Be sure to check out NHL betting site Betway for the latest Flames game day odds!
Mid-week games between the Calgary Flames and Minnesota Wild have not traditionally been particularly exciting hockey games. Wednesday night’s meeting between these two clubs featured goals, usually scored in bunches, and some fairly structured, even play between the two clubs. The action was few and far between, but the game did have some.
The Flames rallied back from a pretty poor opening few minutes, eventually capturing a 5-3 victory over the Wild. The Flames have won three games in a row.
The Flames were quite flat early in this game, and the Wild took advantage.
1:27 into the period, a pass between Chris Tanev and MacKenzie Weegar below the Flames’ goal line didn’t find its intended recipient. The Wild stole the puck, cycled it to the point, and Kirill Kaprizov’s stick broke as he tipped a Mathew Dumba shot past Dan Vladar to give the Wild a 1-0 lead.
58 seconds later, Minnesota struck again. The Flames’ fourth line got caught up ice, with nobody covering for a pinching Michael Stone as the Wild began transitioning up ice. That left Nikita Zadorov defending a two-on-one, and Connor Dewar’s pass got through Zadorov and Mason Shaw got a back-door tap-in to give the Wild a 2-0 lead.
The Flames got a pair of power plays after going down 2-0, but couldn’t generate a ton. They had a third advantage that spilled into the second period.
First period shots were 8-8 (five-on-five shots were 8-6 Wild) and five-on-five scoring chances were 8-3 Wild (high-dangers were 5-1 Wild).
16 seconds in, on the carry-over man advantage from the end of the first period, the Flames got on the board. Nazem Kadri deflected a slap-pass from Elias Lindholm (from the right point) past Marc-Andre Fleury from the slot to cut Minnesota’s lead to 2-1.
81 seconds after the first goal, the Flames scored again. Mikael Backlund drove into the Wild zone but couldn’t find a shooting lane. So he passed it over to Adam Ruzicka, who drove his way to the net. He didn’t fully make it, but the puck blooped to Blake Coleman at the far post and he deposited it behind Fleury to tie the game up at 2-2.
Dumba was called for a puck-over-glass minor in his own zone, and the Flames cashed in for their second power play goal of the period. After a bit of cycling around the offensive zone, Rasmus Andersson’s slap shot from the point glanced in off Tyler Toffoli to give the Flames a 3-2 lead.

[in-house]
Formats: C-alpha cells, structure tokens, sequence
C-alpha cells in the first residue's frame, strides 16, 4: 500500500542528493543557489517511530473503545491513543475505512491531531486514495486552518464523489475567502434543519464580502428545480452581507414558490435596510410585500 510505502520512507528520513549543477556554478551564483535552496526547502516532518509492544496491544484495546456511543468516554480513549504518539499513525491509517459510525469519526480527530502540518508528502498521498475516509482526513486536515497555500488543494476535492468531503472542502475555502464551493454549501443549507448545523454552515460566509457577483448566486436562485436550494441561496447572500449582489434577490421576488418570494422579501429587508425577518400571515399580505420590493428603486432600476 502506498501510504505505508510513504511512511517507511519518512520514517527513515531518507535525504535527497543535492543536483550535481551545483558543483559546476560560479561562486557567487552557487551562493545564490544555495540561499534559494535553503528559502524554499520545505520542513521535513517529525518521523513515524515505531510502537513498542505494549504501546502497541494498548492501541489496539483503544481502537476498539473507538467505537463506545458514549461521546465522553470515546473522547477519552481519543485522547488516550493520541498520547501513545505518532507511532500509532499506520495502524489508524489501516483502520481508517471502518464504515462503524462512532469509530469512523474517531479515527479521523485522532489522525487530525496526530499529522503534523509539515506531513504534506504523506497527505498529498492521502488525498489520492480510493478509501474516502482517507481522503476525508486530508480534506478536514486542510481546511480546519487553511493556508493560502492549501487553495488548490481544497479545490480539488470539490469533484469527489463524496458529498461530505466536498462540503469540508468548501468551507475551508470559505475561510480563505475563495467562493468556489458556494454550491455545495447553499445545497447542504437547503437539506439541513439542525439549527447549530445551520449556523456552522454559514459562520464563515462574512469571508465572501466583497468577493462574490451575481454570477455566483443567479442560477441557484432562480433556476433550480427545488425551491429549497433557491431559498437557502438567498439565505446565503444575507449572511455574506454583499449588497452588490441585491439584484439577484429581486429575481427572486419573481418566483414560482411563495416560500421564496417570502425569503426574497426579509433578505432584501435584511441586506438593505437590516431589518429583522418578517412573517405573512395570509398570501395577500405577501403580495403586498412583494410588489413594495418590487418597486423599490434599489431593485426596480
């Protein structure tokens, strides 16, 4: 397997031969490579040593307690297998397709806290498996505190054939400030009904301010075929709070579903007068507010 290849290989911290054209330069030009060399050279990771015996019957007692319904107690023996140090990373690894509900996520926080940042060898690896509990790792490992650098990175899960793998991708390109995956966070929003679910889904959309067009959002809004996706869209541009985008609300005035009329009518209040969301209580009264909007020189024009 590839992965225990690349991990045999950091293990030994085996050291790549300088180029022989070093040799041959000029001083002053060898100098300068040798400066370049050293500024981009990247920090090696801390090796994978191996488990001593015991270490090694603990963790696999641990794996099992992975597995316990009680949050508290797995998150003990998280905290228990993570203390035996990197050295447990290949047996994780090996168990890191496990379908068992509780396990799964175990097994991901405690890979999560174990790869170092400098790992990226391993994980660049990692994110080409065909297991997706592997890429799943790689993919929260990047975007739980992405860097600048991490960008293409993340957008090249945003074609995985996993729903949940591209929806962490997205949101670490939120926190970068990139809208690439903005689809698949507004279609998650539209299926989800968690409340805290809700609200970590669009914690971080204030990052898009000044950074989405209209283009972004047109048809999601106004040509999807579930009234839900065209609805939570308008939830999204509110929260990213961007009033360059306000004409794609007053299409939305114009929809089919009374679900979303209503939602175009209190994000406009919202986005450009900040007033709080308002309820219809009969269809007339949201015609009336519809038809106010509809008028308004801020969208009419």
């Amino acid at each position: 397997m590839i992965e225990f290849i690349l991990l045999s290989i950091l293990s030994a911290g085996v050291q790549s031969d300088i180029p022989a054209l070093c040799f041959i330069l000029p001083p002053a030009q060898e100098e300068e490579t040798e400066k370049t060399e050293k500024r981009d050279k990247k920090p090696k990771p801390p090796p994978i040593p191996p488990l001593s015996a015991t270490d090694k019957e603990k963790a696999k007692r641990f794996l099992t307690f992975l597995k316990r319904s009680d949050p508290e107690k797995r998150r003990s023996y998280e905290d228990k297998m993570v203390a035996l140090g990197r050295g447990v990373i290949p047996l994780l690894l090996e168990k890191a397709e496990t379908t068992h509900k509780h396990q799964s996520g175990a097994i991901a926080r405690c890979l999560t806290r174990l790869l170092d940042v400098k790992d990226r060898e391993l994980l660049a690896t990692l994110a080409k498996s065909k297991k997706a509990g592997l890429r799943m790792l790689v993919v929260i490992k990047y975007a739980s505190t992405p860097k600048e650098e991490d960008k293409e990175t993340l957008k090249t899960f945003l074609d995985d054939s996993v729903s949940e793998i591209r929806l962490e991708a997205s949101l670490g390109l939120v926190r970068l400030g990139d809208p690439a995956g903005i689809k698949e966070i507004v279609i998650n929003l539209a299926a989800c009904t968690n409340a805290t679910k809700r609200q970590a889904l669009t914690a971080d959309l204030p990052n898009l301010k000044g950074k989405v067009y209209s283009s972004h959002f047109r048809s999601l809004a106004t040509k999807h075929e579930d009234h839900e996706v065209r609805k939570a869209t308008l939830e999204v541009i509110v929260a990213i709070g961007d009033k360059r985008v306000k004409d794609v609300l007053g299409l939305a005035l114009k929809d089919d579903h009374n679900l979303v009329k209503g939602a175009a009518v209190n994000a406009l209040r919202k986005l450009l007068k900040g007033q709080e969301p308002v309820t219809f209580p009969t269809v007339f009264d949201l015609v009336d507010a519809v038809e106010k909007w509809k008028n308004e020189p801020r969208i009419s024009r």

Second period shots were 9-9 (five-on-five shots were 7-4 Wild) and five-on-five scoring chances were 6-4 Wild (high-dangers were 4-2 Wild).
The third period remained as even as the prior two periods were, as the Flames tried to kill the clock and pad their lead, while the Wild were trying to claw their way back into this one.
The Wild had a late power play that the Flames killed off – the Wild got a bunch of momentum, though. Jon Merrill’s point shot glanced off Tanev and past Vladar to tie the game up at 3-3.
But before they had a chance to announce the Minnesota goal, Andersson took a pass from Coleman and drove the net, waiting out Fleury and back-handing the puck past him to give the Flames a 4-3 lead.
The Wild pulled their goaltender with around three minutes left in regulation. But the Flames battled, won the puck back, and Toffoli added an empty-netter to give the Flames a 5-3 lead (and victory).
Third period shots were 11-10 Wild (6-5 Flames at five-on-five) and five-on-five scoring chances were 6-6 (high-danger chances were 4-0 Flames).
Why the Flames won
This was an odd game. It was a 6 p.m. MT start – an hour earlier than usual – and the Flames looked a bit disjointed and low-energy early on. But they got better as the first period wore on, and they were pretty good in the second period.
Were they far-and-away the better team? Heck no. But they were opportunistic, especially on special teams, and it gave them a fighting chance.
Let’s go with Toffoli, who scored the eventual game-winning goal (off his body). But he also kept the puck moving up ice and generated a lot of chances in the offensive zone.
Also worthy of specific praise: Vladar, Andersson, and the line of Ruzicka, Coleman and Backlund.
In the opening 3:11 of the second period, the Flames registered three shots on goal and drew one penalty. All three of those shots went in.
Andersson’s go-ahead goal, immediately after Minnesota tied the game, was also obviously very important.
This and that
This game was Armed Forces Appreciation Night at the ‘Dome, and the Flames wore special jerseys during warm-up.
The Flames (13-10-3) are hitting the road! They play three games in four nights between Friday and Monday, starting on Friday with a trip to visit Johnny Gaudreau and the Columbus Blue Jackets.